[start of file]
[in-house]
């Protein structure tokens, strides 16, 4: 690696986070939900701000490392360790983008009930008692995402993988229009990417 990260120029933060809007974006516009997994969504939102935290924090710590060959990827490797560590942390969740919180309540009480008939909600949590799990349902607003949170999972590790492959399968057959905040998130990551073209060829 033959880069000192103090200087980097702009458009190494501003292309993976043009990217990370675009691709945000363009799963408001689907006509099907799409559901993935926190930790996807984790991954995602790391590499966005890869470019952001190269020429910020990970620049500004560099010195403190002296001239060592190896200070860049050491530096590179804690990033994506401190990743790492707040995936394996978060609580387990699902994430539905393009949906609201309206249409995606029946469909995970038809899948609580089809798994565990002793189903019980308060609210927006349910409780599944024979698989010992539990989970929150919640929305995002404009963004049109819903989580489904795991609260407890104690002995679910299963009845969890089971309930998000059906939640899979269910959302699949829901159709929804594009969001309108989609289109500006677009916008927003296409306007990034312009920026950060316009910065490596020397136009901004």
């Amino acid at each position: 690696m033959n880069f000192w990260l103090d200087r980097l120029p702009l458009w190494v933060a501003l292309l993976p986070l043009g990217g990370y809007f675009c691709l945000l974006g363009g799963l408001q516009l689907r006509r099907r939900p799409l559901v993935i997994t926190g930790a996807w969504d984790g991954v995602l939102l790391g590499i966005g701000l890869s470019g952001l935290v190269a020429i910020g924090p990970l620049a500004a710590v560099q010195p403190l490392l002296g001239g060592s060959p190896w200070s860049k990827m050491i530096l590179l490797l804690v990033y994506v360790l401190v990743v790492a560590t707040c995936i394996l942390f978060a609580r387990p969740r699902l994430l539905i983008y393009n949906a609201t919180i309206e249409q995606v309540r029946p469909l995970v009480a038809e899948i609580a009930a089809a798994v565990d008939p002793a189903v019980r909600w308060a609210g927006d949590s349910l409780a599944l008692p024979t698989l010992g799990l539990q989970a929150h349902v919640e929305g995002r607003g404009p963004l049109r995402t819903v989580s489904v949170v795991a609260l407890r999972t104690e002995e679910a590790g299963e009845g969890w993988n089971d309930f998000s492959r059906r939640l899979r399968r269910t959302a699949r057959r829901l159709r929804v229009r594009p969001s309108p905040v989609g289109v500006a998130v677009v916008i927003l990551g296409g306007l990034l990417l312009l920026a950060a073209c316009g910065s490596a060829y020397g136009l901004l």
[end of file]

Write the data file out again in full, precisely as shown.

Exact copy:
[in-house]
């Protein structure tokens, strides 16, 4: 690696986070939900701000490392360790983008009930008692995402993988229009990417 990260120029933060809007974006516009997994969504939102935290924090710590060959990827490797560590942390969740919180309540009480008939909600949590799990349902607003949170999972590790492959399968057959905040998130990551073209060829 033959880069000192103090200087980097702009458009190494501003292309993976043009990217990370675009691709945000363009799963408001689907006509099907799409559901993935926190930790996807984790991954995602790391590499966005890869470019952001190269020429910020990970620049500004560099010195403190002296001239060592190896200070860049050491530096590179804690990033994506401190990743790492707040995936394996978060609580387990699902994430539905393009949906609201309206249409995606029946469909995970038809899948609580089809798994565990002793189903019980308060609210927006349910409780599944024979698989010992539990989970929150919640929305995002404009963004049109819903989580489904795991609260407890104690002995679910299963009845969890089971309930998000059906939640899979269910959302699949829901159709929804594009969001309108989609289109500006677009916008927003296409306007990034312009920026950060316009910065490596020397136009901004």
């Amino acid at each position: 690696m033959n880069f000192w990260l103090d200087r980097l120029p702009l458009w190494v933060a501003l292309l993976p986070l043009g990217g990370y809007f675009c691709l945000l974006g363009g799963l408001q516009l689907r006509r099907r939900p799409l559901v993935i997994t926190g930790a996807w969504d984790g991954v995602l939102l790391g590499i966005g701000l890869s470019g952001l935290v190269a020429i910020g924090p990970l620049a500004a710590v560099q010195p403190l490392l002296g001239g060592s060959p190896w200070s860049k990827m050491i530096l590179l490797l804690v990033y994506v360790l401190v990743v790492a560590t707040c995936i394996l942390f978060a609580r387990p969740r699902l994430l539905i983008y393009n949906a609201t919180i309206e249409q995606v309540r029946p469909l995970v009480a038809e899948i609580a009930a089809a798994v565990d008939p002793a189903v019980r909600w308060a609210g927006d949590s349910l409780a599944l008692p024979t698989l010992g799990l539990q989970a929150h349902v919640e929305g995002r607003g404009p963004l049109r995402t819903v989580s489904v949170v795991a609260l407890r999972t104690e002995e679910a590790g299963e009845g969890w993988n089971d309930f998000s492959r059906r939640l899979r399968r269910t959302a699949r057959r829901l159709r929804v229009r594009p969001s309108p905040v989609g289109v500006a998130v677009v916008i927003l990551g296409g306007l990034l990417l312009l920026a950060a073209c316009g910065s490596a060829y020397g136009l901004l």